The consumption of body sexual fluids in a Eucharistic cake of light not only symbolizes the sacredness of these fluids, but it also embodies a conception of the will. Indeed, when the ritualist manifests his will during orgasm, he infuses it into his sexual secretion. From then on, the sperm is impregnated with this will and by the consumption of this fluid, the ritualist participates in an integral manifestation of the will decided during the orgasm.

In retrospect, the esoteric doctrine of the Thelema, especially through its conception of ritualized sexual magic, allows us to better understand how the homo religiosus actualizes its cosmovision in relation to the sacred, religion and sexuality. Moreover, it allows us to analyze these themes from a precise perspective as to the metaphysical and symbolic conception of the main concepts of sexuality. From the outset, we have seen that Thelema is embedded in an essentially controlled paradigm of a Catholic discourse in the West and at the same time, allowed the members of this esoteric doctrine to sexually emancipate themselves from such a discourse. Subsequently, the context of the main cosmological actors of the Thelema allowed us to reveal the key concepts and archetypes of the feminine and the masculine. In particular, by the analysis of Babalon as the matrixial figure, Therion as the archetype of masculine primal bestiality and Pan as the phallic axial archetype. The analysis of these concepts then overlapped in a continuity by the definition of what is the nature of sexual magic in Thelema. We have found that sexual magic takes place in much older traditions and that it allows to manifest the will of the ritualist by the actualization of orgasm and an alteration of consciousness. Finally, we analyzed two distinct rituals: Eroto-comatose lucidity and the Eucharistic ritual of the Cake of Light. This analysis made it possible to bridge all the themes put forward as well as linking the concept of the sacred, the religious and sexuality. In light of this text, as well as the time and the limit imposed on the realization of this text, it seems obvious to me that we have not exhausted the subject. It would have been equally relevant to question the importance of alterations of consciousness as a catalyst for sexual rituals.

Sources

Urban, Hugh B. 2004. “The Beast with Two Backs: Aleister Crowley, Sex Magic and the Exhaustion of Modernity.” Nova Religio: The Journal of Alternative and Emergent Religions, vol. 7, no. 3, p. 7–25

Pearson, J. 2005. “Inappropriate Sexuality? Sex Magic, S/M and Wicca (or ‘Whipping Harry Potter’s Arse!’). ” Theology & Sexuality, vol. 11, issue. 2, p. 31–42. 

Urban, Hugh. 2008. “The yoga of sex: Tantra, orientalism, and sex magic in the Ordo Templi Orientis”, Hidden Intercourse, p. 401-444

Djurdjevic G. 2014. “The Great Beast as a Tantric Hero: The Role of Yoga and Tantra in Aleister Crowley’s Magick.”  India and the Occult. Palgrave Studies in New Religions and Alternative Spiritualities. p. 35-59

Urban, Hugh B. 2004. “”Magia Sexualis”: Sex, Secrecy, and Liberation in Modern Western Esotericism. ” Journal of the American Academy of Religion, vol. 72, no. 3, p. 695–731

Urban, Hugh B. 2003. “Unleashing the Beast: Aleister Crowley, Tantra and Sex Magic in late Victorian England.” Esoterica: The Journal of Esoteric Studies 5, p. 138-192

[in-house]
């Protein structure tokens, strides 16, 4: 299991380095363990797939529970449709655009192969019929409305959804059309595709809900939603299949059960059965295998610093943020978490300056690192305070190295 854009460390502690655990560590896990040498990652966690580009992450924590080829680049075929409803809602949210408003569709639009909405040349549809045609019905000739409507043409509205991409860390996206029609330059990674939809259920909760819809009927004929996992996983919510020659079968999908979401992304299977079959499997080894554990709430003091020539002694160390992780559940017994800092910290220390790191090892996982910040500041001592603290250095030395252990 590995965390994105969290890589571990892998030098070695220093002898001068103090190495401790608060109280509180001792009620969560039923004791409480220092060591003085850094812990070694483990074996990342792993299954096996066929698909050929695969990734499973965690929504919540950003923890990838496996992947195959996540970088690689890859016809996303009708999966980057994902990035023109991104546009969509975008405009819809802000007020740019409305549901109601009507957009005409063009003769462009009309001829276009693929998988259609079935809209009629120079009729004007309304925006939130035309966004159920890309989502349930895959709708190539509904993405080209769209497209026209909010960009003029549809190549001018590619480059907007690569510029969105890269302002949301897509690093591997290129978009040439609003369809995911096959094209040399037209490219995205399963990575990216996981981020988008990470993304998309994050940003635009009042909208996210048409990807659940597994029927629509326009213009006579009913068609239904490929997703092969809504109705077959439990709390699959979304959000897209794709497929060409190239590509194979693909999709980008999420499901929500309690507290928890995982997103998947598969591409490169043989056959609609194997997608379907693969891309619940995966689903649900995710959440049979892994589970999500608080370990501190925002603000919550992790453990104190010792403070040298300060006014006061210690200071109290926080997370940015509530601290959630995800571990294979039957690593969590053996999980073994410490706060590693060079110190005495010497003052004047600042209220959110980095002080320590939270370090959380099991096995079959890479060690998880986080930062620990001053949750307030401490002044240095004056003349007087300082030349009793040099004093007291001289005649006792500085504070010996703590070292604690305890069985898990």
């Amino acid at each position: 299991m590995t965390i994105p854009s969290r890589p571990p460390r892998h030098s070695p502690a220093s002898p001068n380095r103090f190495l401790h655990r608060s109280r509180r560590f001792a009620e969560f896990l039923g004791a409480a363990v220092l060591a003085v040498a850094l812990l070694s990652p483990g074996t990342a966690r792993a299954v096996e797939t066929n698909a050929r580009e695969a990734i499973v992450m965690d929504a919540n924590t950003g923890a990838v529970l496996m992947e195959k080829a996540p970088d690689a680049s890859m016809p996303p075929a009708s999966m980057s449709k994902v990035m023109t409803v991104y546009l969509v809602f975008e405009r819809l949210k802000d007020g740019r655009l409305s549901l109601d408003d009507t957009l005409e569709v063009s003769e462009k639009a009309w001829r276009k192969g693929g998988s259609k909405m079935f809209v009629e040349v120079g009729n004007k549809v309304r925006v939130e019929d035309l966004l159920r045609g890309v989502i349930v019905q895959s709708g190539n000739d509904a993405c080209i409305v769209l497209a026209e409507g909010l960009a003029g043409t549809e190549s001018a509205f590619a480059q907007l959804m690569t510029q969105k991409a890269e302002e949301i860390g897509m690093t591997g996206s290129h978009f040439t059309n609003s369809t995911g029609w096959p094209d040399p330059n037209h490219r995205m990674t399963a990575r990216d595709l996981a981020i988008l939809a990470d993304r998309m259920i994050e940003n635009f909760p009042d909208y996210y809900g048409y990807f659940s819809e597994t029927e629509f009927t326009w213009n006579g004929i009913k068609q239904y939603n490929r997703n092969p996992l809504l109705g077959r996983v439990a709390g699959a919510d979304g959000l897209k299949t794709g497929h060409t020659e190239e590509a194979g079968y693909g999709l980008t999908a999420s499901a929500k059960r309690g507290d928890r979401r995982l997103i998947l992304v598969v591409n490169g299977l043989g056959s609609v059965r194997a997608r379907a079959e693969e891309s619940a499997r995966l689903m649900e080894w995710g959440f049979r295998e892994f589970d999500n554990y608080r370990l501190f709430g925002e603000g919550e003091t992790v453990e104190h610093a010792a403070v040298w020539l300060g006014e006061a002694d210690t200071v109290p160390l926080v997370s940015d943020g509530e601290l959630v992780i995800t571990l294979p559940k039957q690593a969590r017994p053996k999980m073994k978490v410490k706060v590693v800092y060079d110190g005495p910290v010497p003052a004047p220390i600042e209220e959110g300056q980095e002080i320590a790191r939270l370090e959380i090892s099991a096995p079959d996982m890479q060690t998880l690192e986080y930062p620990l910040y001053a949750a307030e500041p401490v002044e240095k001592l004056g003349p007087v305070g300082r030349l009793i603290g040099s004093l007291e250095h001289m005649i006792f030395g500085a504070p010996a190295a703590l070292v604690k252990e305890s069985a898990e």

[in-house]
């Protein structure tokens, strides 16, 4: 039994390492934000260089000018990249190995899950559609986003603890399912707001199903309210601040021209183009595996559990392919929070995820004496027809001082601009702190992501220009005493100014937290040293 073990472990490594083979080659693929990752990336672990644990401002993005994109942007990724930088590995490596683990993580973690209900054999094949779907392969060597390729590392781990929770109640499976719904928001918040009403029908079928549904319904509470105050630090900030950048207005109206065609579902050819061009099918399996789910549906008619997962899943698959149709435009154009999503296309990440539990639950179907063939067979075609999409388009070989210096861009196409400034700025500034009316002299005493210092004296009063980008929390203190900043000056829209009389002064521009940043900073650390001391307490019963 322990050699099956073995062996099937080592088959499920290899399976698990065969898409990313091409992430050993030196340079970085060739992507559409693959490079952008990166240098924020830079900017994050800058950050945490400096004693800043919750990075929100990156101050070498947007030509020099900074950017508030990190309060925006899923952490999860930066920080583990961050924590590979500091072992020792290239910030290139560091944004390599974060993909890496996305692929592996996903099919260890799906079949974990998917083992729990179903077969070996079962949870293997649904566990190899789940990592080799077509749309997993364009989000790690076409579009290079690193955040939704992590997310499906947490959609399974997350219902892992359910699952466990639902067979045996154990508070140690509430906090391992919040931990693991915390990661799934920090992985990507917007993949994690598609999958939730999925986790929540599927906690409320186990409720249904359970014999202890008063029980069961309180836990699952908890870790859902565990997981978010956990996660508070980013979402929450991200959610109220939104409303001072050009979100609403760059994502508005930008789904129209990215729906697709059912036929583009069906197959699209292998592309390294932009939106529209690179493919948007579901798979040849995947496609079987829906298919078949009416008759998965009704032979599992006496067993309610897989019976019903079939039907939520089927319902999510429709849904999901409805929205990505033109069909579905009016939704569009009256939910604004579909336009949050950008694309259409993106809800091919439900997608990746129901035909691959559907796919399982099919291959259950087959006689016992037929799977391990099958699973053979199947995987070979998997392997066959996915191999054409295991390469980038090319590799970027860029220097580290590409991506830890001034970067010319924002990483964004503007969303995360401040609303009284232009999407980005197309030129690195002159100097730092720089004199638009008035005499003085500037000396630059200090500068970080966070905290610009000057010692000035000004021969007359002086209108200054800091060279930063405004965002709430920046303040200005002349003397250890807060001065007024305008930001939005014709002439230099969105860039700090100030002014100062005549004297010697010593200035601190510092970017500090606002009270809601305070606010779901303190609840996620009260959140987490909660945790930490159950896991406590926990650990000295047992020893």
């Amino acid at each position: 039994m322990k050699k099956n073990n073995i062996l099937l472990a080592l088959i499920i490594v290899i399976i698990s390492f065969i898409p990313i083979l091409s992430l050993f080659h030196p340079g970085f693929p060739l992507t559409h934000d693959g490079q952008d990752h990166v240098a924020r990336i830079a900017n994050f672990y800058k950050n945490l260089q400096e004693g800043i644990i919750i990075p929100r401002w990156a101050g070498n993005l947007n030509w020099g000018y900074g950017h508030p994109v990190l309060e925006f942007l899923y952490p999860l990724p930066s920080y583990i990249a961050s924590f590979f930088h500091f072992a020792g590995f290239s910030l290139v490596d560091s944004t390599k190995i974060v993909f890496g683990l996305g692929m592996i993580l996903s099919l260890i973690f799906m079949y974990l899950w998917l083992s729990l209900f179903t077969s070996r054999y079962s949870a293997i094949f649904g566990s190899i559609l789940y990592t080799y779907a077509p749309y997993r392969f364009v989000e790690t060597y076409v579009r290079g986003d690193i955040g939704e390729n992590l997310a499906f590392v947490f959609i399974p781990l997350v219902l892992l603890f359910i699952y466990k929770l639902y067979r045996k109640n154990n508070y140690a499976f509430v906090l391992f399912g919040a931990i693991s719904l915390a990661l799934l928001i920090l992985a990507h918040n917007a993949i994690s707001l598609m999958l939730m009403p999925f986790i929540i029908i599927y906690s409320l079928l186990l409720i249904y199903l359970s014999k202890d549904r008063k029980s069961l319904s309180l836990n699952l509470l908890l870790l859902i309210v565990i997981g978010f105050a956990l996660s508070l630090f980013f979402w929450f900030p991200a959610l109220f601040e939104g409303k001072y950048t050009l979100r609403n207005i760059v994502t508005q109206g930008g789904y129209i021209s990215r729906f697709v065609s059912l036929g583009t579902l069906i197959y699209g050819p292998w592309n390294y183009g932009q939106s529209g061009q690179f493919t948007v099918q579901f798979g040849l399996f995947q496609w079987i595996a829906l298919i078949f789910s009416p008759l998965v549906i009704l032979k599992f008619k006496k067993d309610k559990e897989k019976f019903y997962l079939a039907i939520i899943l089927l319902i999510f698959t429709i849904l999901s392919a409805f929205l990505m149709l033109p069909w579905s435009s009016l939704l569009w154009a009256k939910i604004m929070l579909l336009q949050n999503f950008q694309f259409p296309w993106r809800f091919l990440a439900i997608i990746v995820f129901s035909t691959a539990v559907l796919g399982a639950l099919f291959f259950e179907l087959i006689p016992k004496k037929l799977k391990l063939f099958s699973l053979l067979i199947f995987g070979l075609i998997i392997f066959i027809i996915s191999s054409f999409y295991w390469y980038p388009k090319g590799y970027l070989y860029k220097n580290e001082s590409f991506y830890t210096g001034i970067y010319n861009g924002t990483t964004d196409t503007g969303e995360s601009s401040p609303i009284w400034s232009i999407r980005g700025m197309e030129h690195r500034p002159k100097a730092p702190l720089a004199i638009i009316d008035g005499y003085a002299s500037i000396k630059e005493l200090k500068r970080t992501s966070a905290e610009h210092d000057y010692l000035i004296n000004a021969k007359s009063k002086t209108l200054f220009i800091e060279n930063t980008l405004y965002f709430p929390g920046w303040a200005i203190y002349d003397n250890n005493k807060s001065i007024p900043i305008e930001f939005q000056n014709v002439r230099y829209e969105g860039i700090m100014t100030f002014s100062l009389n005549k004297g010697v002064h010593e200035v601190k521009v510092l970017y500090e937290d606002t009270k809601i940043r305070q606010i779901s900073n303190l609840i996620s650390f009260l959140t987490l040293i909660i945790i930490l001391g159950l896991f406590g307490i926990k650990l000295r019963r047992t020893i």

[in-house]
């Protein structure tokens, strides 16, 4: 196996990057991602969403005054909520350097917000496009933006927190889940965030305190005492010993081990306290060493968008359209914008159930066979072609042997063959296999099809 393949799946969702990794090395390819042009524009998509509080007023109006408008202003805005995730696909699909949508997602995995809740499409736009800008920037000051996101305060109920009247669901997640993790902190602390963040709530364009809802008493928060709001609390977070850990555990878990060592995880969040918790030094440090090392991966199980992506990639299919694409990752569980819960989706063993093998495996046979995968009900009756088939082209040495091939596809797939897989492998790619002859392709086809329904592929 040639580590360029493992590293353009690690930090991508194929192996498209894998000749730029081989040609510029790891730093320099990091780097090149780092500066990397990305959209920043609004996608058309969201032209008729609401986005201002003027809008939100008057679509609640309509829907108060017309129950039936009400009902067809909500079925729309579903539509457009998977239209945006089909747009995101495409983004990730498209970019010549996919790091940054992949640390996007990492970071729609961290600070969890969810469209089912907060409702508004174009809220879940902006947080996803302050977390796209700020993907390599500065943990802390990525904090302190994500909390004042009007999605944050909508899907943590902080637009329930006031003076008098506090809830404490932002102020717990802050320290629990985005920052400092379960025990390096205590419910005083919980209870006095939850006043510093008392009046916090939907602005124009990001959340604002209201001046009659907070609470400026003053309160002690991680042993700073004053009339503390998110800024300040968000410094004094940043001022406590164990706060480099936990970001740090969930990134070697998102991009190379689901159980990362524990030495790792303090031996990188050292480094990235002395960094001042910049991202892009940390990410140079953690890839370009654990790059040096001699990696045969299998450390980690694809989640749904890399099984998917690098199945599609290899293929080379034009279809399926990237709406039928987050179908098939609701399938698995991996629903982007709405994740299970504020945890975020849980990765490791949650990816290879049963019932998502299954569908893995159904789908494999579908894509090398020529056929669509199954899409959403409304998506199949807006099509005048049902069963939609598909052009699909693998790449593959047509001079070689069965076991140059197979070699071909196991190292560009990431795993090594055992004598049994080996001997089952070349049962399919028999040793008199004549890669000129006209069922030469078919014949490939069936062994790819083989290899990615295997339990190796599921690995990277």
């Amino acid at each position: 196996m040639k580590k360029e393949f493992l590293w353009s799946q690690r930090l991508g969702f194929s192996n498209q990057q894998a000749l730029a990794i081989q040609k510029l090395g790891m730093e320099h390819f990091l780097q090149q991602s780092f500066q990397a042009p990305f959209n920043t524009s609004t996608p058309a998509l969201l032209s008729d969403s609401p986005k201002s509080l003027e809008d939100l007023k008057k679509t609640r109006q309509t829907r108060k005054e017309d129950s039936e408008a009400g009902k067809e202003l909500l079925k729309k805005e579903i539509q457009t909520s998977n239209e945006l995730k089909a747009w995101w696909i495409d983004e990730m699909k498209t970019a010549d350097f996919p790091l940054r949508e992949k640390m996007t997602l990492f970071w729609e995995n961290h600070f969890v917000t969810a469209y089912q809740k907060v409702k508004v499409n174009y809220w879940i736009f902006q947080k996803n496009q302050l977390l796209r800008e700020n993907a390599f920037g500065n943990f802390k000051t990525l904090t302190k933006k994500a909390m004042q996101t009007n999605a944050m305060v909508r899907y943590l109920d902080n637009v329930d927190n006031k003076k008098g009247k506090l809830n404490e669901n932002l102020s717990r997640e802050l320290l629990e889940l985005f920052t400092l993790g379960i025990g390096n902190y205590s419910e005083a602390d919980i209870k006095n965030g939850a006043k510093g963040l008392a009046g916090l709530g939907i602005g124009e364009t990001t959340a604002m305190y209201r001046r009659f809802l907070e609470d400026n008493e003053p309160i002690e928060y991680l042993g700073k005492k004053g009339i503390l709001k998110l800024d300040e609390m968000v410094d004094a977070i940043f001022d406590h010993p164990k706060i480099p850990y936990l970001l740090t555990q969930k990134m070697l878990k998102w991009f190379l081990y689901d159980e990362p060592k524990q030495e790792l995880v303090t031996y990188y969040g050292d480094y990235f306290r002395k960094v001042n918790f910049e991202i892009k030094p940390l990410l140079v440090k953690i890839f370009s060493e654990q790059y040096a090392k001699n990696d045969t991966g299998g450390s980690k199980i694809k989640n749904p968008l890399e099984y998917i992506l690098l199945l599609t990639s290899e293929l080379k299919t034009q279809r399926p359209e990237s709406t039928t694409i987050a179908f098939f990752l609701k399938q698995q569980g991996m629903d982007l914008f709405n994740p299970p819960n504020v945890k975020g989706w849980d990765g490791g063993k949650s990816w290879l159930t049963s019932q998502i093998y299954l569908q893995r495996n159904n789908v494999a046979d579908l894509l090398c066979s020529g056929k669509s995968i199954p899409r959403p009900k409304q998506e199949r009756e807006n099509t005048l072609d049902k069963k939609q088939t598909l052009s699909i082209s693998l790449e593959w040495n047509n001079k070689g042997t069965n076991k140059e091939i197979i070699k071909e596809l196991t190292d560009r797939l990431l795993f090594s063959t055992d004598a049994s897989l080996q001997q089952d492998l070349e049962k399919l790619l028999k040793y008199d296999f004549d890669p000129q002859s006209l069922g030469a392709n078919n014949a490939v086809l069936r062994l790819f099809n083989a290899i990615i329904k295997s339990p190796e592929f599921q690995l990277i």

Djurdjevic, Gordan. 2010. “Solve et Coagula: Attitudes Toward the Ambrosial Aspects of Human Seed in Certain Yogic Traditions and in the Sexual Magick of Aleister Crowley.” Aries, vol. 10, Issue. 1, p. 85-106

Crowley Aleister. 1904. The Book of the Law. (s.l.) : Weiser Books, p.128

Crowley, Aleister 1970. The Confessions of Aleister Crowley. New York: Farrar Straus & Giroux, p. 984

Crowley Aleister. 1987. De Arte Magica. (s.l.) : Holmes Pub Grou Llc, (s.p.)

Crowley Aleister, 1981. The Book of Thoth. New York, S. Weiser. p.260

Crowley Aleister, 1995. The Book of Lies. York Beach, Me, S. Weiser. p.196

Crowley Aleister, 1995. Magick : Liber Aba : Book Four : Parts I-IV, p.269

Crowley Aleister, 1981. The Book of Thoth. New York, S. Weiser. p.260

Crowley Aleister, 1995. The Book of Lies. York Beach, Me, S. Weiser. p.196

Crowley Aleister, 1995. Magick : Liber Aba : Book Four : Parts I-IV, p.269


Footnotes

[1] Crowley Aleister. 1904. The Book of the Law. (s.l.) : Weiser Books, p.13

[2] Crowley, Aleister 1970. The Confessions of Aleister Crowley. New York: Farrar Straus & Giroux, p.539

[3] Crowley Aleister. 1904. The Book of the Law. (s.l.) : Weiser Books, p.13

[4] Crowley, Aleister 1970. The Confessions of Aleister Crowley. New York: Farrar Straus & Giroux, p. 472

[5] Urban, Hugh B. 2004. “The Beast with Two Backs: Aleister Crowley, Sex Magic and the Exhaustion of Modernity.” Nova Religio: The Journal of Alternative and Emergent Religions, vol. 7, no. 3, p.8

[6] Crowley, Aleister 1970. The Confessions of Aleister Crowley. New York: Farrar Straus & Giroux, p.539

[7] Pearson, J. 2005. “Inappropriate Sexuality? Sex Magic, S/M and Wicca (or ‘Whipping Harry Potter’s Arse!’). ” Theology & Sexuality, vol. 11, issue. 2, p.34

[8] Crowley Aleister, 1981. The Book of Thoth. New York, S. Weiser. p.94

[9] Crowley Aleister, 1995. The Book of Lies. York Beach, Me, S. Weiser. p.40

[10] Urban, Hugh B. 2004. “”Magia Sexualis”: Sex, Secrecy, and Liberation in Modern Western Esotericism. ” Journal of the American Academy of Religion, vol. 72, no. 3, p.710

[11] Ibid p.703

[12] Urban, Hugh B. 2004. “”Magia Sexualis”: Sex, Secrecy, and Liberation in Modern Western Esotericism. ” Journal of the American Academy of Religion, vol. 72, no. 3, p.712

[13] Crowley Aleister. 1987. De Arte Magica. (s.l.) : Holmes Pub Grou Llc, (s.p.) ch. XIV

[14] Crowley Aleister. 1904. The Book of the Law. (s.l.) : Weiser Books, III :24

[15] Djurdjevic, Gordan. 2010. “Solve et Coagula: Attitudes Toward the Ambrosial Aspects of Human Seed in Certain Yogic Traditions and in the Sexual Magick of Aleister Crowley.” Aries, vol. 10, Issue. 1, p. 99

[16] Crowley Aleister, 1995. Magick : Liber Aba : Book Four : Parts I-IV, p.269